Winter Solstice Wishes

With the Sun’s Capricorn ingress nearly upon us, I would like to take the opportunity to wish all my friends, followers, and gentle readers of this web log a peaceful Winter Solstice and a happy, healthy and prosperous New Year 2017.


(Amaterasu, Goddess of the Sun; painting by Gareth Hainds)

 Amaterasu is a major deity of the Shinto religion. She is seen as the goddess of the sun, but also of the universe. The name Amaterasu derived from Amateru meaning “shining in heaven.”

In the beginning Amaterasu the Goddess of the Sun, ruled the heavens and the Earth together with her brother Tsukuyomi the God of the Moon. One day Uke Mochi the Goddess of food offered Tsukuyomi some food that so disgusted him that he killed her. Amatarasu was so outraged by his actions, she retired to a cave plunging the World into darkness. All the trees bearing fruit died, nothing would grow anymore, everyone was living in a state of darkness and despair. So the people devised a plan to bring Amaterasu back. They unearthed a tree and placed a mirror on it, then went to her cave and pretended to have a big festival with music and singing so loud that the Sun Goddess was intrigued, how could this happen with no light in the World? She moved the big stone blocking the entrance of the cave and went out. She sees another Sun, not knowing it is her own reflection. Quickly the people move behind her creating a magic line in the soil that she cannot cross and preventing her from going back fully into the cave. So each night she retreats into the cave as far as the line permits and each morning she emerges bringing light and joy and refreshment to the World.




christmas card


6 thoughts on “Winter Solstice Wishes

  1. I just LOVE this story Peter! I sort of have a “thing” with Goddesses of the Sun and Gods of the Moon, even though in most astrology systems, this is reverse. So, with regard to the Elven viewpoint presented in Professor JRR Tolkien’s Middle-Earth stories, Happy “Turuhalme” the Log-Drawing. Time to tell stories! Wonderfully, in these stories, the one who steers the Sun, Anar, is named Arien (female), while the one who steers the Moon, Isil, is named Tilion (male). They even begin with the same letters – love it! 🙂 ❤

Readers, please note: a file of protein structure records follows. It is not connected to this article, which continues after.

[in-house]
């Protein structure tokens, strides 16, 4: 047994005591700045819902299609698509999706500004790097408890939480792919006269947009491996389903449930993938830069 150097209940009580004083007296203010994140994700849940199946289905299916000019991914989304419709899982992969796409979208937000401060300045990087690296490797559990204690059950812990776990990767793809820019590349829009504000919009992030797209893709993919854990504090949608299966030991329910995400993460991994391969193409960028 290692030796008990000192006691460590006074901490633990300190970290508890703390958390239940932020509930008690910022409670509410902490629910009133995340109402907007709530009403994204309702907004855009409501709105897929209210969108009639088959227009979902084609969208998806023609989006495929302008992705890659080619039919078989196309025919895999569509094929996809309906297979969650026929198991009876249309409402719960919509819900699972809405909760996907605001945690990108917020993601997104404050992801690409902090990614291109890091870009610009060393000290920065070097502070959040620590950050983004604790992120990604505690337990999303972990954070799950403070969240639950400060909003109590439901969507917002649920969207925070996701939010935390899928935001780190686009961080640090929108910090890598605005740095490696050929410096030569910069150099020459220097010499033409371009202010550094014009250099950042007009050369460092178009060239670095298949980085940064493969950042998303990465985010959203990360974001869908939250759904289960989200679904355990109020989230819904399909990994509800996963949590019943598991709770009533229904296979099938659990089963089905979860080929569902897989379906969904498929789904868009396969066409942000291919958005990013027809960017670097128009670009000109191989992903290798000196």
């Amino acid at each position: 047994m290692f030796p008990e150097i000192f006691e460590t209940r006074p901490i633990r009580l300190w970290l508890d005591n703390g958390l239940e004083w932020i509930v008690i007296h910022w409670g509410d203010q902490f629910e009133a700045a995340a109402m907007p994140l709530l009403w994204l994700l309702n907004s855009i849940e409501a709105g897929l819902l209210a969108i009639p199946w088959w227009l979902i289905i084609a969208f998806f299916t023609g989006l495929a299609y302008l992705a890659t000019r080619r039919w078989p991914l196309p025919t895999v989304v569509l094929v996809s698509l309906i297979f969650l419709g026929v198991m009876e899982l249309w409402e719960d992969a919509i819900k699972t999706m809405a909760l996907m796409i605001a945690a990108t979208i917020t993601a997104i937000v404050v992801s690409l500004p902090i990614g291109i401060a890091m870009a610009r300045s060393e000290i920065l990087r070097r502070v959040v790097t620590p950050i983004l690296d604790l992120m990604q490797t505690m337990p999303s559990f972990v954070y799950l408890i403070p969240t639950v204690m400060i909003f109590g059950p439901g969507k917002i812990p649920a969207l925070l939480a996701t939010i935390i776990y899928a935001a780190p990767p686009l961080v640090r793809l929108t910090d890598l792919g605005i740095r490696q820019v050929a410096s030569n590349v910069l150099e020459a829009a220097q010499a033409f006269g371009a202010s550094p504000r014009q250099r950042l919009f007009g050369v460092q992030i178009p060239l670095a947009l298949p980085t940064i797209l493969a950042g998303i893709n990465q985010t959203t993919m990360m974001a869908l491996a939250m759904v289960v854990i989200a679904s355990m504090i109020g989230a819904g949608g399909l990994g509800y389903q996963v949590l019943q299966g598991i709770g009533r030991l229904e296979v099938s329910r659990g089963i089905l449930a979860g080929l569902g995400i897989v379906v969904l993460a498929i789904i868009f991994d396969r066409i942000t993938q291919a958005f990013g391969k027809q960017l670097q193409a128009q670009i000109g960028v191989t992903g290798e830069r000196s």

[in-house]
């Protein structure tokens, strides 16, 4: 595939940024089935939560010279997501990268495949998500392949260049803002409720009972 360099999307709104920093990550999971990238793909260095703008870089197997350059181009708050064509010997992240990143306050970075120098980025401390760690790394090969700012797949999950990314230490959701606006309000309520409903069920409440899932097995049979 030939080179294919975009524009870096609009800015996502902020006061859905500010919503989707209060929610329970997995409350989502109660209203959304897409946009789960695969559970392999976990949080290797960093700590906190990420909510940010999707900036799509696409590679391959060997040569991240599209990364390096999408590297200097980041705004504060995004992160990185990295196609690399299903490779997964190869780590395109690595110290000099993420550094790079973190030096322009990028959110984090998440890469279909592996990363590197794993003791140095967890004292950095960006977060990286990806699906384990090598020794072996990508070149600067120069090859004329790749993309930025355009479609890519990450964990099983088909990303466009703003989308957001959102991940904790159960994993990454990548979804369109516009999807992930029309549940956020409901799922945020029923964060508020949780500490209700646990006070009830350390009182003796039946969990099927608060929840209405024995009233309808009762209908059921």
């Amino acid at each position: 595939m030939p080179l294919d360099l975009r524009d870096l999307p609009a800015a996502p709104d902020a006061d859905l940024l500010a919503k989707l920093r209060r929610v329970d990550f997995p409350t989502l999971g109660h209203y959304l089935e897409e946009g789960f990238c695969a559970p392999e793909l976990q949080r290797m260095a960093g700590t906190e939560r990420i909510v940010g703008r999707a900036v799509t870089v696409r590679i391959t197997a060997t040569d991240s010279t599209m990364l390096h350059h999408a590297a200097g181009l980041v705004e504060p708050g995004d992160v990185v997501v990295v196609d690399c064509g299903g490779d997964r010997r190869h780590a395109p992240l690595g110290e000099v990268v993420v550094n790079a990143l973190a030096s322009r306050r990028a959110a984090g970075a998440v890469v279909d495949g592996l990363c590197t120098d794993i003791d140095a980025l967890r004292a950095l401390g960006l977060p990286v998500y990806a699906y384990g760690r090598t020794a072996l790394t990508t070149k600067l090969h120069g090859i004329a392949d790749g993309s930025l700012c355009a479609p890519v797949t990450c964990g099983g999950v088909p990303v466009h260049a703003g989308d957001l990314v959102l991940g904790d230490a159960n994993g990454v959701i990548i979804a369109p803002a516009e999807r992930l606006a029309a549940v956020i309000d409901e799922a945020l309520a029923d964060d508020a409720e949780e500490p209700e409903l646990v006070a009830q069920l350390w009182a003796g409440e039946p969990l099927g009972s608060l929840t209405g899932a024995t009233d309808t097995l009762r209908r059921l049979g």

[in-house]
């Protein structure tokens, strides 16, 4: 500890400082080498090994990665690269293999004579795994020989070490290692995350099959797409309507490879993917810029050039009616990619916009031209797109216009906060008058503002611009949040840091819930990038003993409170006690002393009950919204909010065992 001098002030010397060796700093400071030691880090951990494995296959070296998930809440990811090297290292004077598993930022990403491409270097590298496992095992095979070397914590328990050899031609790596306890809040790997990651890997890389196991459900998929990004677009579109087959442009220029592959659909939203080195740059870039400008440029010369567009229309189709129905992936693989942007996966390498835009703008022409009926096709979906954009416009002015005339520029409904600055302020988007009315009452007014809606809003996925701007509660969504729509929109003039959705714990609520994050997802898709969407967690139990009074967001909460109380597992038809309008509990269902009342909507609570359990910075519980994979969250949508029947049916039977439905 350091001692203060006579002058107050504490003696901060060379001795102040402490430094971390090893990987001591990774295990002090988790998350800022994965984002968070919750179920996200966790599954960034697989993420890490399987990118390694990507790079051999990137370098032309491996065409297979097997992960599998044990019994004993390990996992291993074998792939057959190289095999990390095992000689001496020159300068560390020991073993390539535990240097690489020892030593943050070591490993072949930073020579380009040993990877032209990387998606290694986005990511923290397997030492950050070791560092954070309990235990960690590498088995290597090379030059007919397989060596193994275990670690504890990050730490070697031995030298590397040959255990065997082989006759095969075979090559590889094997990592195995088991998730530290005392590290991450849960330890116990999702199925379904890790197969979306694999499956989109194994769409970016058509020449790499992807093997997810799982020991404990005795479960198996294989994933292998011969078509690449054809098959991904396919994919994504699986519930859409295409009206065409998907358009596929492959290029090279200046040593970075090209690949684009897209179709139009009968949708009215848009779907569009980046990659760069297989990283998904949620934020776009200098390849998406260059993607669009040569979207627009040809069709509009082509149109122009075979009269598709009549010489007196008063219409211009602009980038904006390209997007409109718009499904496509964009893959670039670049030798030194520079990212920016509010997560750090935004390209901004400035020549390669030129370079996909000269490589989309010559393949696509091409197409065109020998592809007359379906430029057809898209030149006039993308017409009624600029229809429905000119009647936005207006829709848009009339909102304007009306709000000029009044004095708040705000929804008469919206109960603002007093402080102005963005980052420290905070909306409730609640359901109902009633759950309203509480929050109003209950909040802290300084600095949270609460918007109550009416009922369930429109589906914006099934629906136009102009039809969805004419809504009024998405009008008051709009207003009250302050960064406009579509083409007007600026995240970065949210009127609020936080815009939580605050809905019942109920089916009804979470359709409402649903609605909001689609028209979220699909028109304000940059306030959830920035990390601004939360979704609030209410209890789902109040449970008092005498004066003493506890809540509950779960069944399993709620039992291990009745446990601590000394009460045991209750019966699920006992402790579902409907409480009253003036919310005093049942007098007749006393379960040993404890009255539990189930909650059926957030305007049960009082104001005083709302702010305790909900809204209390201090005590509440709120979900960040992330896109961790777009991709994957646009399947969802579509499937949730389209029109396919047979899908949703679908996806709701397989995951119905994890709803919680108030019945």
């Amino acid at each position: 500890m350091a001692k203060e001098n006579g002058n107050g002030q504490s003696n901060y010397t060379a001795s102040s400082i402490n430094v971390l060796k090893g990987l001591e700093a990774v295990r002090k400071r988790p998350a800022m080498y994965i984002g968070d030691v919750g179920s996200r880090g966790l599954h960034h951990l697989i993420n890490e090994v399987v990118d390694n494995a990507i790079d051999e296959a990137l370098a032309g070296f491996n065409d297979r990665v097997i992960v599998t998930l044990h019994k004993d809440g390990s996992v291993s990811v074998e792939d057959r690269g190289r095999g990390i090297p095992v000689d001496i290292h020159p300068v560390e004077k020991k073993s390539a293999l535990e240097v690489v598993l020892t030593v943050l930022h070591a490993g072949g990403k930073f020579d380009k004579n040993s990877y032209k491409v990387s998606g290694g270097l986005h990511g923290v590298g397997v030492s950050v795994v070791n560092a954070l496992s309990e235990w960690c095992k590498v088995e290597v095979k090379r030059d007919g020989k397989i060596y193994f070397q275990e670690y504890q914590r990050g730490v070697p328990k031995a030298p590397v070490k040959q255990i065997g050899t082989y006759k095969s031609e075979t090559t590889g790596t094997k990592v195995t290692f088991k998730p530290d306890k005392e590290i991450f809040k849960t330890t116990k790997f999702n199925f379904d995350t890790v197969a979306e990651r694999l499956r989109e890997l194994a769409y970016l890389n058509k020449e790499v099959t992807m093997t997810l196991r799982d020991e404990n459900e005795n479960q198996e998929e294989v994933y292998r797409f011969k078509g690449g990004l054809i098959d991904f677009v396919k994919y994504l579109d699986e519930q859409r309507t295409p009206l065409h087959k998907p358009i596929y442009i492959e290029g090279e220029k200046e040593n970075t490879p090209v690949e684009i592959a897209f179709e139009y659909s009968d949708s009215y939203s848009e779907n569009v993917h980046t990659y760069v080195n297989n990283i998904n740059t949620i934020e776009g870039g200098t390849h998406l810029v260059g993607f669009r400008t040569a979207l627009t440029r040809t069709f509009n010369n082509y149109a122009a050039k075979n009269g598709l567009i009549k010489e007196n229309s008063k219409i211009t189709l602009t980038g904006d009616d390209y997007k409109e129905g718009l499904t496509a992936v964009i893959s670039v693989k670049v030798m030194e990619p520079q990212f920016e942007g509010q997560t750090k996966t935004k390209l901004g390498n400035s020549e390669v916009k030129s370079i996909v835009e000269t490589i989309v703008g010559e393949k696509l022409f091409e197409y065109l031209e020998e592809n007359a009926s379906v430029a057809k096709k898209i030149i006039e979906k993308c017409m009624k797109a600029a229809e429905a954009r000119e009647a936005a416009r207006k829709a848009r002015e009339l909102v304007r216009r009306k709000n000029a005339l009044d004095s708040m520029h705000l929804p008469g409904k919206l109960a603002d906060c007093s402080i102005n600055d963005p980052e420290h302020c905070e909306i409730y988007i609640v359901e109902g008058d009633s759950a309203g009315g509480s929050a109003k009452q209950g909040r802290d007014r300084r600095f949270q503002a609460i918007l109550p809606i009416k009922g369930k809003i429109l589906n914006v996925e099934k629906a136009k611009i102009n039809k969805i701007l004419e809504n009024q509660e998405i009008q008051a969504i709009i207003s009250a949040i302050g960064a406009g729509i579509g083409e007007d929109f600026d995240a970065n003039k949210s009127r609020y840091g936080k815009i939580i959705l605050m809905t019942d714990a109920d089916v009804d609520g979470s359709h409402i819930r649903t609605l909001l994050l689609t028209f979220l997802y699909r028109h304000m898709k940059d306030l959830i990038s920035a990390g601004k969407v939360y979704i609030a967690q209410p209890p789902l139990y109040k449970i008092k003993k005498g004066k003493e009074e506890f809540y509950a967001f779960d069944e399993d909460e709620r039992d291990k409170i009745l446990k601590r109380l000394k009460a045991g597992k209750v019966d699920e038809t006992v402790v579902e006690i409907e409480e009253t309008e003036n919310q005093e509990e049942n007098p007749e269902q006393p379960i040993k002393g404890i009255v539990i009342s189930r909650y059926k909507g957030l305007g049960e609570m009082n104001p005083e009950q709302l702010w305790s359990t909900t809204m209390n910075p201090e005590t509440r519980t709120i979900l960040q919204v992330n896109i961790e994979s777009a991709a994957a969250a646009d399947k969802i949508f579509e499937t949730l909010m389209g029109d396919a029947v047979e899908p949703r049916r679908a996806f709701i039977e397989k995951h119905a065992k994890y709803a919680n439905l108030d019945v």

• Thank you, Lisa. I am glad you liked it!
      I am used to Sun being female and Moon being male because this is how they are adressed in modern German. Anyway, it is only a recent thing, because up to the 17th century gender of Sun and Moon has been ambivalent.

      • Oh that is fantastic Peter! So to be sure of what you mean, you are saying that the gender of the Sun and the Moon weren’t really designated in ASTROLOGY until the 17th Century? Was this in Europe or even in more southern lands (Egypt, Persia, Mediterranean, etcetera)? I believe gender was important in Vedic Astrology as the mythology is (still) important throughout their disciplines (Yoga, Ayurveda, etcetera) – thanks tons! As an aside, when working with astrology, it seems gender doesn’t matter as the energies assigned are the same.

      • Not only in astrology, but in everyday language as a whole it was common until the 17th century to refer to Sun or Moon as either, male or female! I can only speak for the German language, but I presume it may have been the same in others, too.

Leave a Reply

Fill in your details below or click an icon to log in: Logo

You are commenting using your account. Log Out /  Change )

Twitter picture

You are commenting using your Twitter account. Log Out /  Change )

Facebook photo

You are commenting using your Facebook account. Log Out /  Change )

Connecting to %s